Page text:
The Daily Telegraph

Hunter-gatherer babies ‘had better parenting than today’

- By Sarah Knapton science editor

MODERN parents take on much more of the childcare responsibi­lities themselves than their Stone Age ancestors, but this leads to less effective parenting, a study suggests.

Anthropolo­gists at Cambridge University studied Mbendjele Bayaka, a semi-nomadic tribe who live today in the Democratic Republic of the Congo, to find out how traditiona­l societies care for their youngsters.

They found that children were often looked after by more than 10 members of the group, who would respond to more than half a baby’s bouts of crying.

Communal parenting allowed children to receive an average of nine hours of close contact with older members of the tribe, which gave mothers time to work and rest.

The team speculated that sharing of parenting helped to prevent abuse, while allowing children to become better parents themselves.

“For more than 95 per cent of our evolutiona­ry history, we lived as hunter-gatherers,” said lead author Dr Nikhil

Chaudhary. “Therefore, contempora­ry hunter-gatherer societies [like Mbendjele Bayaka] can offer clues as to whether there are certain child-rearing systems to which infants, and their mothers, may be psychologi­cally adapted.

“As a society, from policymake­rs to employers to health care services, we need to work together to ensure mothers and children receive the support and care they need to thrive.”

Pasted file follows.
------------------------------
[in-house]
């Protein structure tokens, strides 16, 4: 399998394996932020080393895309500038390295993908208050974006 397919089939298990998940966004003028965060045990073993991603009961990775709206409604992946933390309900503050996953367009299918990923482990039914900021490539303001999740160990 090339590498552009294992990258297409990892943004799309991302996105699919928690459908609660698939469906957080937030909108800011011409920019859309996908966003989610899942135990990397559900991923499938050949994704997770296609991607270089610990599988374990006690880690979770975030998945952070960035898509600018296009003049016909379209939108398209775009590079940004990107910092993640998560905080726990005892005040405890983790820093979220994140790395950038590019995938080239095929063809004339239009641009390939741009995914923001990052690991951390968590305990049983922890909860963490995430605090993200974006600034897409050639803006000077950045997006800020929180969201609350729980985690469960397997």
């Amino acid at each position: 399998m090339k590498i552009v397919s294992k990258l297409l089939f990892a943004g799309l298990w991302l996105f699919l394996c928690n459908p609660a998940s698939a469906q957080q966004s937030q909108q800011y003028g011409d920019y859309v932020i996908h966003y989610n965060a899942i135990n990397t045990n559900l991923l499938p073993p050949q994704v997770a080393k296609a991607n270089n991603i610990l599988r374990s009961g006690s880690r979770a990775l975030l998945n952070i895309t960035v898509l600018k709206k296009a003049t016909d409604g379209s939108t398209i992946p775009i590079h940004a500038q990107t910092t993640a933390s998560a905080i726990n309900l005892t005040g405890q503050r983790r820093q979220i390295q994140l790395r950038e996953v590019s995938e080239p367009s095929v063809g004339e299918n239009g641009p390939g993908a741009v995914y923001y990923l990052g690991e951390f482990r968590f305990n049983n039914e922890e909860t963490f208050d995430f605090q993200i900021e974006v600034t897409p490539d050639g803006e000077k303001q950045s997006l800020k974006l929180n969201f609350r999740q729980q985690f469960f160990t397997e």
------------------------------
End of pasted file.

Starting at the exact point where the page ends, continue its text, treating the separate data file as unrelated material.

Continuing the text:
The DR Congo study showed that, at any one time, the ratio of caregivers to children was greater than five to one, much more than in modern homes or nurseries.

And researcher­s speculated that children may be “evolutiona­rily primed” to expect exceptiona­lly high levels of physical contact and care, as well as personal attention from several caregivers in addition to their biological parents.

The team concluded that throughout human history and prehistory, parents had never been under the pressure they are now in terms of lack of support.

“Support for mothers also has numerous benefits for children such as reducing the risk of neglect and abuse, buffering against family adversity, and improving maternal wellbeing which in turn enhances maternal care,” said child psychiatri­st, Dr Annie Swanepoel, of Elysium Healthcare.

The study also found it was common for older children and adolescent­s to be heavily involved in caring for infants, further supporting mothers and giving these young carers valuable experience, boosting their confidence and lowering anxiety about becoming parents themselves.

The research was published in the journal Developmen­tal Psychology.

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